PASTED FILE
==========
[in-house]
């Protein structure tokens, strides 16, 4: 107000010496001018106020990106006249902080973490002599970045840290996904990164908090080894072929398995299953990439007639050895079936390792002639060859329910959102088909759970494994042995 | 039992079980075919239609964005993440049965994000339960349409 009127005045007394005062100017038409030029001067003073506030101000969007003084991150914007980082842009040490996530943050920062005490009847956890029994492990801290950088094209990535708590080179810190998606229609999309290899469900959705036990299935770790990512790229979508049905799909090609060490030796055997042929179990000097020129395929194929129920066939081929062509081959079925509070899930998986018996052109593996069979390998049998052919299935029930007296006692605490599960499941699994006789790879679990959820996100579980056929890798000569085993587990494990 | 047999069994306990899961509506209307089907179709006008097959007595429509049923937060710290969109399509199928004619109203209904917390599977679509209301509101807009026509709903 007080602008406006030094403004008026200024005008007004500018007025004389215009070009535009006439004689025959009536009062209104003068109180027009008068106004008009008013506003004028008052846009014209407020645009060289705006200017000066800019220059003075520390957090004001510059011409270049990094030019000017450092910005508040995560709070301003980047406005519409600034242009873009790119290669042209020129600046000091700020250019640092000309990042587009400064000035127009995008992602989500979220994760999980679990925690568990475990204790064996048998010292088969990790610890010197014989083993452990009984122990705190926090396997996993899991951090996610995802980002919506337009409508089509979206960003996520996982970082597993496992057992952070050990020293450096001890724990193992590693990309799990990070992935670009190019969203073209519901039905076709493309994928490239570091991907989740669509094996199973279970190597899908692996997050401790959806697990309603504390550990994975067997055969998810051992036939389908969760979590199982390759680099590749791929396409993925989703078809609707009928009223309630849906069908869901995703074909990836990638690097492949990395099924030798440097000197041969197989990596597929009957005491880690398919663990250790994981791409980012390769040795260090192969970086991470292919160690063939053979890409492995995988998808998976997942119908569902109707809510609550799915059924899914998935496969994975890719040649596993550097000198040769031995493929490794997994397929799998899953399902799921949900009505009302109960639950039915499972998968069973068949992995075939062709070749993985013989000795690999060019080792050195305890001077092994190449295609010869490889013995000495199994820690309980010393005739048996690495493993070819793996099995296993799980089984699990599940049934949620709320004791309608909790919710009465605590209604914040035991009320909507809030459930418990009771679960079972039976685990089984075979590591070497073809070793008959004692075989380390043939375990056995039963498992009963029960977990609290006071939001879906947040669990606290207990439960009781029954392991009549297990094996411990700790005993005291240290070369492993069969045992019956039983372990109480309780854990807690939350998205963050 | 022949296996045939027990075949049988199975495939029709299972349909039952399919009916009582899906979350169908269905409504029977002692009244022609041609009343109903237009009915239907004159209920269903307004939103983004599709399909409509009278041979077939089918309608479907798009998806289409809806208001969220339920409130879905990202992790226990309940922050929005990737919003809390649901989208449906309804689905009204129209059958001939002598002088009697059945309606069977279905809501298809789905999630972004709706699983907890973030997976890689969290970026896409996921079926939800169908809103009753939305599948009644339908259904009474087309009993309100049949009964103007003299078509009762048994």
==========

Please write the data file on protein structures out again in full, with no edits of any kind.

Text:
[in-house]
């Protein structure tokens, strides 16, 4: 107000010496001018106020990106006249902080973490002599970045840290996904990164908090080894072929398995299953990439007639050895079936390792002639060859329910959102088909759970494994042995 | 039992079980075919239609964005993440049965994000339960349409 009127005045007394005062100017038409030029001067003073506030101000969007003084991150914007980082842009040490996530943050920062005490009847956890029994492990801290950088094209990535708590080179810190998606229609999309290899469900959705036990299935770790990512790229979508049905799909090609060490030796055997042929179990000097020129395929194929129920066939081929062509081959079925509070899930998986018996052109593996069979390998049998052919299935029930007296006692605490599960499941699994006789790879679990959820996100579980056929890798000569085993587990494990 | 047999069994306990899961509506209307089907179709006008097959007595429509049923937060710290969109399509199928004619109203209904917390599977679509209301509101807009026509709903 007080602008406006030094403004008026200024005008007004500018007025004389215009070009535009006439004689025959009536009062209104003068109180027009008068106004008009008013506003004028008052846009014209407020645009060289705006200017000066800019220059003075520390957090004001510059011409270049990094030019000017450092910005508040995560709070301003980047406005519409600034242009873009790119290669042209020129600046000091700020250019640092000309990042587009400064000035127009995008992602989500979220994760999980679990925690568990475990204790064996048998010292088969990790610890010197014989083993452990009984122990705190926090396997996993899991951090996610995802980002919506337009409508089509979206960003996520996982970082597993496992057992952070050990020293450096001890724990193992590693990309799990990070992935670009190019969203073209519901039905076709493309994928490239570091991907989740669509094996199973279970190597899908692996997050401790959806697990309603504390550990994975067997055969998810051992036939389908969760979590199982390759680099590749791929396409993925989703078809609707009928009223309630849906069908869901995703074909990836990638690097492949990395099924030798440097000197041969197989990596597929009957005491880690398919663990250790994981791409980012390769040795260090192969970086991470292919160690063939053979890409492995995988998808998976997942119908569902109707809510609550799915059924899914998935496969994975890719040649596993550097000198040769031995493929490794997994397929799998899953399902799921949900009505009302109960639950039915499972998968069973068949992995075939062709070749993985013989000795690999060019080792050195305890001077092994190449295609010869490889013995000495199994820690309980010393005739048996690495493993070819793996099995296993799980089984699990599940049934949620709320004791309608909790919710009465605590209604914040035991009320909507809030459930418990009771679960079972039976685990089984075979590591070497073809070793008959004692075989380390043939375990056995039963498992009963029960977990609290006071939001879906947040669990606290207990439960009781029954392991009549297990094996411990700790005993005291240290070369492993069969045992019956039983372990109480309780854990807690939350998205963050 | 022949296996045939027990075949049988199975495939029709299972349909039952399919009916009582899906979350169908269905409504029977002692009244022609041609009343109903237009009915239907004159209920269903307004939103983004599709399909409509009278041979077939089918309608479907798009998806289409809806208001969220339920409130879905990202992790226990309940922050929005990737919003809390649901989208449906309804689905009204129209059958001939002598002088009697059945309606069977279905809501298809789905999630972004709706699983907890973030997976890689969290970026896409996921079926939800169908809103009753939305599948009644339908259904009474087309009993309100049949009964103007003299078509009762048994």